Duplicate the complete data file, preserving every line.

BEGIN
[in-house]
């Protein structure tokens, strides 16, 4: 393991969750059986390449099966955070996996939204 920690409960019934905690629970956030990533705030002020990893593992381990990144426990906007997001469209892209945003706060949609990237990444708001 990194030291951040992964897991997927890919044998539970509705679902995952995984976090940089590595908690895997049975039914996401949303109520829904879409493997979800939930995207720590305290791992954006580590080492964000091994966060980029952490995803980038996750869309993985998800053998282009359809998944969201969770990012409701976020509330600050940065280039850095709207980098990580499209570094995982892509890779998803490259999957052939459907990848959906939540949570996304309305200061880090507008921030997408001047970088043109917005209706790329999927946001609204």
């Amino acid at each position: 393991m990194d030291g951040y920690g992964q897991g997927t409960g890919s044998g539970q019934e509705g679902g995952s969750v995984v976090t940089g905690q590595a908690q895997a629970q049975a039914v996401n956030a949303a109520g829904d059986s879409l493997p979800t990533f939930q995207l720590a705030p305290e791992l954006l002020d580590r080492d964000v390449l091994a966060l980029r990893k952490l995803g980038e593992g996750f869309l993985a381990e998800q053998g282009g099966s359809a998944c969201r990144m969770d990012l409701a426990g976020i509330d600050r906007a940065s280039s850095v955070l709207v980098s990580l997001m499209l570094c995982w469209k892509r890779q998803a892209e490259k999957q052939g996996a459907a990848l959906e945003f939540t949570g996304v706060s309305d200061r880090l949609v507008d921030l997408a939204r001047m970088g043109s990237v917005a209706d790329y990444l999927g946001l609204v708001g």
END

[in-house]
């Protein structure tokens, strides 16, 4: 393991969750059986390449099966955070996996939204 920690409960019934905690629970956030990533705030002020990893593992381990990144426990906007997001469209892209945003706060949609990237990444708001 990194030291951040992964897991997927890919044998539970509705679902995952995984976090940089590595908690895997049975039914996401949303109520829904879409493997979800939930995207720590305290791992954006580590080492964000091994966060980029952490995803980038996750869309993985998800053998282009359809998944969201969770990012409701976020509330600050940065280039850095709207980098990580499209570094995982892509890779998803490259999957052939459907990848959906939540949570996304309305200061880090507008921030997408001047970088043109917005209706790329999927946001609204």
């Amino acid at each position: 393991m990194d030291g951040y920690g992964q897991g997927t409960g890919s044998g539970q019934e509705g679902g995952s969750v995984v976090t940089g905690q590595a908690q895997a629970q049975a039914v996401n956030a949303a109520g829904d059986s879409l493997p979800t990533f939930q995207l720590a705030p305290e791992l954006l002020d580590r080492d964000v390449l091994a966060l980029r990893k952490l995803g980038e593992g996750f869309l993985a381990e998800q053998g282009g099966s359809a998944c969201r990144m969770d990012l409701a426990g976020i509330d600050r906007a940065s280039s850095v955070l709207v980098s990580l997001m499209l570094c995982w469209k892509r890779q998803a892209e490259k999957q052939g996996a459907a990848l959906e945003f939540t949570g996304v706060s309305d200061r880090l949609v507008d921030l997408a939204r001047m970088g043109s990237v917005a209706d790329y990444l999927g946001l609204v708001g």